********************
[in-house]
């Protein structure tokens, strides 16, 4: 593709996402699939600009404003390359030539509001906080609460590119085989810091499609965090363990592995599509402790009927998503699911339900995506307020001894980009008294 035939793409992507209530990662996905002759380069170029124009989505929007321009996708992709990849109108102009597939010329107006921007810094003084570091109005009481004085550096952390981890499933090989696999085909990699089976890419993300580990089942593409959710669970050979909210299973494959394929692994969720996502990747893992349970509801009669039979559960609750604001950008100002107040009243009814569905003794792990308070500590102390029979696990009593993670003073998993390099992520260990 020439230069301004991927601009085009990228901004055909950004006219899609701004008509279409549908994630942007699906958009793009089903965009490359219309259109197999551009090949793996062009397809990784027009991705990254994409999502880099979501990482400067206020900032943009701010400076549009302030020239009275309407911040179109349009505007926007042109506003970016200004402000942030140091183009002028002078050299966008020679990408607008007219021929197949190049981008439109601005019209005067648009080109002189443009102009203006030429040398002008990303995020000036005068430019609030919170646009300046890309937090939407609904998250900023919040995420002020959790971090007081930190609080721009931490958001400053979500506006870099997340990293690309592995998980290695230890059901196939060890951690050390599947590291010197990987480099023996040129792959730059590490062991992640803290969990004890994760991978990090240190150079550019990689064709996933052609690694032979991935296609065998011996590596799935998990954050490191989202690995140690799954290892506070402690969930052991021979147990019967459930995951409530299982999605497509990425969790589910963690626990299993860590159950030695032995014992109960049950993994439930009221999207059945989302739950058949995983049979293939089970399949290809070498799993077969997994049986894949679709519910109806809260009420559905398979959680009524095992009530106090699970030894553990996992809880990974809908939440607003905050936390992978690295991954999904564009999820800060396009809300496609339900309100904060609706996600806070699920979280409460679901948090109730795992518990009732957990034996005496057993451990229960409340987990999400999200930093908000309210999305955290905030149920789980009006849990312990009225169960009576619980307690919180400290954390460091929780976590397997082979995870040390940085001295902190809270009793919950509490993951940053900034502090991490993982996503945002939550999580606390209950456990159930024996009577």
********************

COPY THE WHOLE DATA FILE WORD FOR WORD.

[in-house]
């Protein structure tokens, strides 16, 4: 593709996402699939600009404003390359030539509001906080609460590119085989810091499609965090363990592995599509402790009927998503699911339900995506307020001894980009008294 035939793409992507209530990662996905002759380069170029124009989505929007321009996708992709990849109108102009597939010329107006921007810094003084570091109005009481004085550096952390981890499933090989696999085909990699089976890419993300580990089942593409959710669970050979909210299973494959394929692994969720996502990747893992349970509801009669039979559960609750604001950008100002107040009243009814569905003794792990308070500590102390029979696990009593993670003073998993390099992520260990 020439230069301004991927601009085009990228901004055909950004006219899609701004008509279409549908994630942007699906958009793009089903965009490359219309259109197999551009090949793996062009397809990784027009991705990254994409999502880099979501990482400067206020900032943009701010400076549009302030020239009275309407911040179109349009505007926007042109506003970016200004402000942030140091183009002028002078050299966008020679990408607008007219021929197949190049981008439109601005019209005067648009080109002189443009102009203006030429040398002008990303995020000036005068430019609030919170646009300046890309937090939407609904998250900023919040995420002020959790971090007081930190609080721009931490958001400053979500506006870099997340990293690309592995998980290695230890059901196939060890951690050390599947590291010197990987480099023996040129792959730059590490062991992640803290969990004890994760991978990090240190150079550019990689064709996933052609690694032979991935296609065998011996590596799935998990954050490191989202690995140690799954290892506070402690969930052991021979147990019967459930995951409530299982999605497509990425969790589910963690626990299993860590159950030695032995014992109960049950993994439930009221999207059945989302739950058949995983049979293939089970399949290809070498799993077969997994049986894949679709519910109806809260009420559905398979959680009524095992009530106090699970030894553990996992809880990974809908939440607003905050936390992978690295991954999904564009999820800060396009809300496609339900309100904060609706996600806070699920979280409460679901948090109730795992518990009732957990034996005496057993451990229960409340987990999400999200930093908000309210999305955290905030149920789980009006849990312990009225169960009576619980307690919180400290954390460091929780976590397997082979995870040390940085001295902190809270009793919950509490993951940053900034502090991490993982996503945002939550999580606390209950456990159930024996009577």